New York City has upped the legal age for purchasing tobacco products (including cigarettes, e-cigarettes, cigars and cigarillos) from 18 to 21 years of age.
The bill was adopted by the New York City Council, which passed the legislation by a vote of 35 to 10, and Mayor Michael Bloomberg has said he plans to sign the bill. Once signed, the new age restriction will take effect within six months, the New York Times reported.
In addition to increasing the smoking age, the Council also approved other antismoking measures, including increased penalties for retailers who avoid paying tobacco taxes, a prohibition on discounts for tobacco products, and a minimum price of $10.50 a pack for cigarettes and little cigars. In one slight victory for retailers, the administration did drop a proposal that would have forced retailers to keep cigarettes out of sight.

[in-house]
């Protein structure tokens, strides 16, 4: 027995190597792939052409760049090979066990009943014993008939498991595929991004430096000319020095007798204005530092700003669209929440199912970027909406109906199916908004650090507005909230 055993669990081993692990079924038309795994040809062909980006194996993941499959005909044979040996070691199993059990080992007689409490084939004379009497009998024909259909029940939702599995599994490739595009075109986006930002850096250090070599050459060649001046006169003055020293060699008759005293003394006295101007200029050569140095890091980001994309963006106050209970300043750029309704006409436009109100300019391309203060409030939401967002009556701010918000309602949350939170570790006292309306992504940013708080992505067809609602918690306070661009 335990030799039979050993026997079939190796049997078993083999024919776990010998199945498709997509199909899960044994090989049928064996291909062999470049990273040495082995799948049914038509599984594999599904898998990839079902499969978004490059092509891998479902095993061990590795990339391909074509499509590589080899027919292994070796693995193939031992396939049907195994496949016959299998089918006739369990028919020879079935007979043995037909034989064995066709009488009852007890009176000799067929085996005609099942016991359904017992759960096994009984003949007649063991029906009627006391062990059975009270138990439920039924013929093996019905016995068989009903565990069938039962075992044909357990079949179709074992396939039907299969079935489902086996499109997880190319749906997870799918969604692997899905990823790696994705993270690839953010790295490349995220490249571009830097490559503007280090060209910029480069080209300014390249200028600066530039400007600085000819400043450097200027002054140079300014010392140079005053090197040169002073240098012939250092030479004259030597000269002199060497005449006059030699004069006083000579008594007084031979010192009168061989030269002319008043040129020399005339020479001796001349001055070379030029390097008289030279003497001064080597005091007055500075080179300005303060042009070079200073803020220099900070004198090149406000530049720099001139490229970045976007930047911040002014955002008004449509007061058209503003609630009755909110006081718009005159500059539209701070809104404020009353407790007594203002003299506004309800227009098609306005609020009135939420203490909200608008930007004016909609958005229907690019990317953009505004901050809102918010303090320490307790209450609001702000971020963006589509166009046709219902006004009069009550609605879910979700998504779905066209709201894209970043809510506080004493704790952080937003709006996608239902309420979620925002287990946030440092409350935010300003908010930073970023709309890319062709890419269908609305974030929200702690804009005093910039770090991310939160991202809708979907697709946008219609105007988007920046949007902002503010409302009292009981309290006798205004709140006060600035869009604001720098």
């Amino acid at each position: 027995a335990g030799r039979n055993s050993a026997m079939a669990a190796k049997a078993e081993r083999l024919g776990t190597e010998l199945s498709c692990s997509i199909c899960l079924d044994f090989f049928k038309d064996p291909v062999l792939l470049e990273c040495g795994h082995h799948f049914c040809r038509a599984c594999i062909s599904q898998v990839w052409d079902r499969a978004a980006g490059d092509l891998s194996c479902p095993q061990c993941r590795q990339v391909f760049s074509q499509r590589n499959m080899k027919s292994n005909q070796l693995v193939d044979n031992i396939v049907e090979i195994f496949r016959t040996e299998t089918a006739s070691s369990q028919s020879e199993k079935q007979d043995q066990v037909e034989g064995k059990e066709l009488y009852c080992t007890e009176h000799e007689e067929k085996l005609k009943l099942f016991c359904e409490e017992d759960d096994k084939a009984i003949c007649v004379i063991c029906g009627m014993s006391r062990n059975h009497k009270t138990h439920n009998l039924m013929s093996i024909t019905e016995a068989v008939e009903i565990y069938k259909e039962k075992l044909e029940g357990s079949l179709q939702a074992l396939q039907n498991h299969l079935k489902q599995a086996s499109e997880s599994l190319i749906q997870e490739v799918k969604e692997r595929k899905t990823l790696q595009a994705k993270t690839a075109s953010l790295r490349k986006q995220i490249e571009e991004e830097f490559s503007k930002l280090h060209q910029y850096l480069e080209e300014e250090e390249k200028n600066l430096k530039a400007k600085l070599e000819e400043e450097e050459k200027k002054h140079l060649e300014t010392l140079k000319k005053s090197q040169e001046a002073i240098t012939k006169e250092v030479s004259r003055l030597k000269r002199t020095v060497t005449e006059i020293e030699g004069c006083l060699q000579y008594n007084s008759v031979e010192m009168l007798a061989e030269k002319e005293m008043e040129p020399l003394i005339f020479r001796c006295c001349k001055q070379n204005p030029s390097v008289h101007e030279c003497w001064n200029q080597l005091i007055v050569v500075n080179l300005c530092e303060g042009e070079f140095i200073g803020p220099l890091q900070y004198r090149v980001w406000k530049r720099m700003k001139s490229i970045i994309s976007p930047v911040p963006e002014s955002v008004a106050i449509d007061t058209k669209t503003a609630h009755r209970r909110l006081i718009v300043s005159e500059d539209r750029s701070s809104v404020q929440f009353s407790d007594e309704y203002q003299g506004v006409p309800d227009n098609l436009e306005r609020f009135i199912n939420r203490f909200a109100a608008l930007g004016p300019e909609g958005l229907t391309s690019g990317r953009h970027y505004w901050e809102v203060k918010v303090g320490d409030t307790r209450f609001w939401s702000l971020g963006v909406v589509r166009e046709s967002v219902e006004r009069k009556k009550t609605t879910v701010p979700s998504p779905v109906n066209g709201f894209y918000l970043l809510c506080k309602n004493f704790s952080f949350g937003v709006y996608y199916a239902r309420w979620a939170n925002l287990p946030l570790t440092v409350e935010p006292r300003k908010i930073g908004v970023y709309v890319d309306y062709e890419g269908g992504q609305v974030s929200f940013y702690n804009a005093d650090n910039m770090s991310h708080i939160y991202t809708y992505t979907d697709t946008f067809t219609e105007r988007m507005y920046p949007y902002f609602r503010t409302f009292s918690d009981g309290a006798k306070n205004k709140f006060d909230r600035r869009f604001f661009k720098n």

James Calvin, president of the New York Association of Convenience Stores, noted that thousands of retail jobs could be lost because the law would reduce traffic—not just for tobacco, but also on incidental purchases like coffee or lottery tickets. He predicted that the law would do little to curb smoking, as it does not outlaw the possession of cigarettes by under-age smokers, only their purchase.
The law drew protests from many who asserted that New Yorkers younger than 21 can drive, vote and even fight in wars, and should be considered adult enough to decide whether or not they wish to smoke. The Bloomberg administration countered that increasing the age limit would prevent addiction in the first place.
Elsewhere in the country, the smoking age is usually 18, with the exception of some states that have upped it to 19. Needham, Mass., a suburb of Boston, raised the smoking age to 21 in 2005, the New York Times reported.